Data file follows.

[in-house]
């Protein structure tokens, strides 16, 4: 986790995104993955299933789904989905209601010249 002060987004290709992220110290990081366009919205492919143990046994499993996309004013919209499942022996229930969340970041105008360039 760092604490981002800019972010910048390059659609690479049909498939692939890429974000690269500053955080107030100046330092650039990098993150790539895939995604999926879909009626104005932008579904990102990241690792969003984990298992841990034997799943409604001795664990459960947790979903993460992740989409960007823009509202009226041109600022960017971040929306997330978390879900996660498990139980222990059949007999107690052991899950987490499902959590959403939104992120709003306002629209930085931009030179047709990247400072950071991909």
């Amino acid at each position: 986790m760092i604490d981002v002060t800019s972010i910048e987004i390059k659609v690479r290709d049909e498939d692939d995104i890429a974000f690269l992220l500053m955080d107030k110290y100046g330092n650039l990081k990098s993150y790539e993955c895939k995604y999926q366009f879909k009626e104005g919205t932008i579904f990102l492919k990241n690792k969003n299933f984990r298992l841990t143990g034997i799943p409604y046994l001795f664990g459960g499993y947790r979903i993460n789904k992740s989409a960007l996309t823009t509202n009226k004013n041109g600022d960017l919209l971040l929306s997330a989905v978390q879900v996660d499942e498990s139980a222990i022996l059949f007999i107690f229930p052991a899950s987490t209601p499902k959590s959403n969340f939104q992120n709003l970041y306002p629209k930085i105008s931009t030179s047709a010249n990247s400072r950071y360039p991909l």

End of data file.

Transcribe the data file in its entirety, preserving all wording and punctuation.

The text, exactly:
[in-house]
């Protein structure tokens, strides 16, 4: 986790995104993955299933789904989905209601010249 002060987004290709992220110290990081366009919205492919143990046994499993996309004013919209499942022996229930969340970041105008360039 760092604490981002800019972010910048390059659609690479049909498939692939890429974000690269500053955080107030100046330092650039990098993150790539895939995604999926879909009626104005932008579904990102990241690792969003984990298992841990034997799943409604001795664990459960947790979903993460992740989409960007823009509202009226041109600022960017971040929306997330978390879900996660498990139980222990059949007999107690052991899950987490499902959590959403939104992120709003306002629209930085931009030179047709990247400072950071991909």
């Amino acid at each position: 986790m760092i604490d981002v002060t800019s972010i910048e987004i390059k659609v690479r290709d049909e498939d692939d995104i890429a974000f690269l992220l500053m955080d107030k110290y100046g330092n650039l990081k990098s993150y790539e993955c895939k995604y999926q366009f879909k009626e104005g919205t932008i579904f990102l492919k990241n690792k969003n299933f984990r298992l841990t143990g034997i799943p409604y046994l001795f664990g459960g499993y947790r979903i993460n789904k992740s989409a960007l996309t823009t509202n009226k004013n041109g600022d960017l919209l971040l929306s997330a989905v978390q879900v996660d499942e498990s139980a222990i022996l059949f007999i107690f229930p052991a899950s987490t209601p499902k959590s959403n969340f939104q992120n709003l970041y306002p629209k930085i105008s931009t030179s047709a010249n990247s400072r950071y360039p991909l």